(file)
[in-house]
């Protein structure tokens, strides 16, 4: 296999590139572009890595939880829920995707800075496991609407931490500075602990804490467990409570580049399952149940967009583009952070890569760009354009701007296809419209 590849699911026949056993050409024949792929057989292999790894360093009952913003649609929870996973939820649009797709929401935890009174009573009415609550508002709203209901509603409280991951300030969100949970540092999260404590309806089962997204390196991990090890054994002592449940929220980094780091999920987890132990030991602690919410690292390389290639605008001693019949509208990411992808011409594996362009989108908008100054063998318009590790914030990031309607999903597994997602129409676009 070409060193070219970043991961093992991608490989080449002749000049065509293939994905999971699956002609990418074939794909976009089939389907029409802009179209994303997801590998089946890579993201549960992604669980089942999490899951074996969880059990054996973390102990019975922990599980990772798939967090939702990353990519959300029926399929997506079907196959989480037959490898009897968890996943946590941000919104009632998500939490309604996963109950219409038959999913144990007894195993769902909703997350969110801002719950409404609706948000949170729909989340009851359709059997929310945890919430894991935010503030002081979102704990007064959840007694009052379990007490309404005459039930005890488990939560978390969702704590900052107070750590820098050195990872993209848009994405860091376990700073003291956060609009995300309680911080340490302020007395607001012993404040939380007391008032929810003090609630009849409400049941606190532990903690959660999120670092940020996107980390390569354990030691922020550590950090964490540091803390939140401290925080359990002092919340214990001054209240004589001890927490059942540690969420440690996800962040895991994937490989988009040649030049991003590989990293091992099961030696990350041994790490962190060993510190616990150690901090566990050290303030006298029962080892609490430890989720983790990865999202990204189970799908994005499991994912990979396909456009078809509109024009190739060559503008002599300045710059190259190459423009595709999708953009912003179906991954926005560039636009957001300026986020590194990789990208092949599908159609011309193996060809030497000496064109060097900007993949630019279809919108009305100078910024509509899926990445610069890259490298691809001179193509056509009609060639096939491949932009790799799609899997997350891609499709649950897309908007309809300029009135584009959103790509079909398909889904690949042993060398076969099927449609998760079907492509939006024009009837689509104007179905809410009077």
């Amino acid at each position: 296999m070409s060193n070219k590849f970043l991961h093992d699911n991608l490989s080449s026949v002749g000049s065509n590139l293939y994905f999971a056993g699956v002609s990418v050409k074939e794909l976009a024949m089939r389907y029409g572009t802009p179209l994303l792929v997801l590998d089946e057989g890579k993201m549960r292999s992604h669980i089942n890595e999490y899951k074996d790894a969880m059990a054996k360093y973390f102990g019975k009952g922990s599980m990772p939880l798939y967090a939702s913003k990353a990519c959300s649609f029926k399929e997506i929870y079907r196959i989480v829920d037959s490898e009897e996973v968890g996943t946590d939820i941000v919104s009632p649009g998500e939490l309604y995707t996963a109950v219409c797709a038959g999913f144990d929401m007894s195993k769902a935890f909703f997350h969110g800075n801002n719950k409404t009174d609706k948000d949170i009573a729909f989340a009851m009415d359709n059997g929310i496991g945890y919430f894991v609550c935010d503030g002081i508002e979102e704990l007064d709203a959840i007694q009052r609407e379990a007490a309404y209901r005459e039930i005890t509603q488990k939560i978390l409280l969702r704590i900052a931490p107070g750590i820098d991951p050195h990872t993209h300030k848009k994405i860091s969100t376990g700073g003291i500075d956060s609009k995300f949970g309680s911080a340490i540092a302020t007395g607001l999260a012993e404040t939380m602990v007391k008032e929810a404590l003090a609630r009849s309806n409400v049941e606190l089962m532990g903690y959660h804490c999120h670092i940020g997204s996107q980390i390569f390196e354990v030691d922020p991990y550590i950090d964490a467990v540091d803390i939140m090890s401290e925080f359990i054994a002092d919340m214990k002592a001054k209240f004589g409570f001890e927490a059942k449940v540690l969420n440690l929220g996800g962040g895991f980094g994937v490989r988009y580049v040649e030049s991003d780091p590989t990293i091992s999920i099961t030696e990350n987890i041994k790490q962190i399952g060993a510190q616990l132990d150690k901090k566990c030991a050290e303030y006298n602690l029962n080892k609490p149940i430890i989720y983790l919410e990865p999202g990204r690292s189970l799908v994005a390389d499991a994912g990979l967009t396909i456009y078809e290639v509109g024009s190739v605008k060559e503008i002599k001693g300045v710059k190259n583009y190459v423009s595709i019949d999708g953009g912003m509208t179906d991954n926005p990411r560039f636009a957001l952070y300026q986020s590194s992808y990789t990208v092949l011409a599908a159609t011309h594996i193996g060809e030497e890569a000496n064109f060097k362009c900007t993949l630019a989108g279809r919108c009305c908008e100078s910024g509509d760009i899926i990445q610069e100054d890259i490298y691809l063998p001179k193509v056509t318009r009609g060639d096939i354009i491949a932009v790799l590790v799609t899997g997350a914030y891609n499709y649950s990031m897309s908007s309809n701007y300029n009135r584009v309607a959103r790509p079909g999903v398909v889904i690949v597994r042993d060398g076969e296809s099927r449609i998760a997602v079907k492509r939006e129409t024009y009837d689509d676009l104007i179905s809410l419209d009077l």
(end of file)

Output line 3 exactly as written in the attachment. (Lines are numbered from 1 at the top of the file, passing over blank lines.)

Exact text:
């Amino acid at each position: 296999m070409s060193n070219k590849f970043l991961h093992d699911n991608l490989s080449s026949v002749g000049s065509n590139l293939y994905f999971a056993g699956v002609s990418v050409k074939e794909l976009a024949m089939r389907y029409g572009t802009p179209l994303l792929v997801l590998d089946e057989g890579k993201m549960r292999s992604h669980i089942n890595e999490y899951k074996d790894a969880m059990a054996k360093y973390f102990g019975k009952g922990s599980m990772p939880l798939y967090a939702s913003k990353a990519c959300s649609f029926k399929e997506i929870y079907r196959i989480v829920d037959s490898e009897e996973v968890g996943t946590d939820i941000v919104s009632p649009g998500e939490l309604y995707t996963a109950v219409c797709a038959g999913f144990d929401m007894s195993k769902a935890f909703f997350h969110g800075n801002n719950k409404t009174d609706k948000d949170i009573a729909f989340a009851m009415d359709n059997g929310i496991g945890y919430f894991v609550c935010d503030g002081i508002e979102e704990l007064d709203a959840i007694q009052r609407e379990a007490a309404y209901r005459e039930i005890t509603q488990k939560i978390l409280l969702r704590i900052a931490p107070g750590i820098d991951p050195h990872t993209h300030k848009k994405i860091s969100t376990g700073g003291i500075d956060s609009k995300f949970g309680s911080a340490i540092a302020t007395g607001l999260a012993e404040t939380m602990v007391k008032e929810a404590l003090a609630r009849s309806n409400v049941e606190l089962m532990g903690y959660h804490c999120h670092i940020g997204s996107q980390i390569f390196e354990v030691d922020p991990y550590i950090d964490a467990v540091d803390i939140m090890s401290e925080f359990i054994a002092d919340m214990k002592a001054k209240f004589g409570f001890e927490a059942k449940v540690l969420n440690l929220g996800g962040g895991f980094g994937v490989r988009y580049v040649e030049s991003d780091p590989t990293i091992s999920i099961t030696e990350n987890i041994k790490q962190i399952g060993a510190q616990l132990d150690k901090k566990c030991a050290e303030y006298n602690l029962n080892k609490p149940i430890i989720y983790l919410e990865p999202g990204r690292s189970l799908v994005a390389d499991a994912g990979l967009t396909i456009y078809e290639v509109g024009s190739v605008k060559e503008i002599k001693g300045v710059k190259n583009y190459v423009s595709i019949d999708g953009g912003m509208t179906d991954n926005p990411r560039f636009a957001l952070y300026q986020s590194s992808y990789t990208v092949l011409a599908a159609t011309h594996i193996g060809e030497e890569a000496n064109f060097k362009c900007t993949l630019a989108g279809r919108c009305c908008e100078s910024g509509d760009i899926i990445q610069e100054d890259i490298y691809l063998p001179k193509v056509t318009r009609g060639d096939i354009i491949a932009v790799l590790v799609t899997g997350a914030y891609n499709y649950s990031m897309s908007s309809n701007y300029n009135r584009v309607a959103r790509p079909g999903v398909v889904i690949v597994r042993d060398g076969e296809s099927r449609i998760a997602v079907k492509r939006e129409t024009y009837d689509d676009l104007i179905s809410l419209d009077l």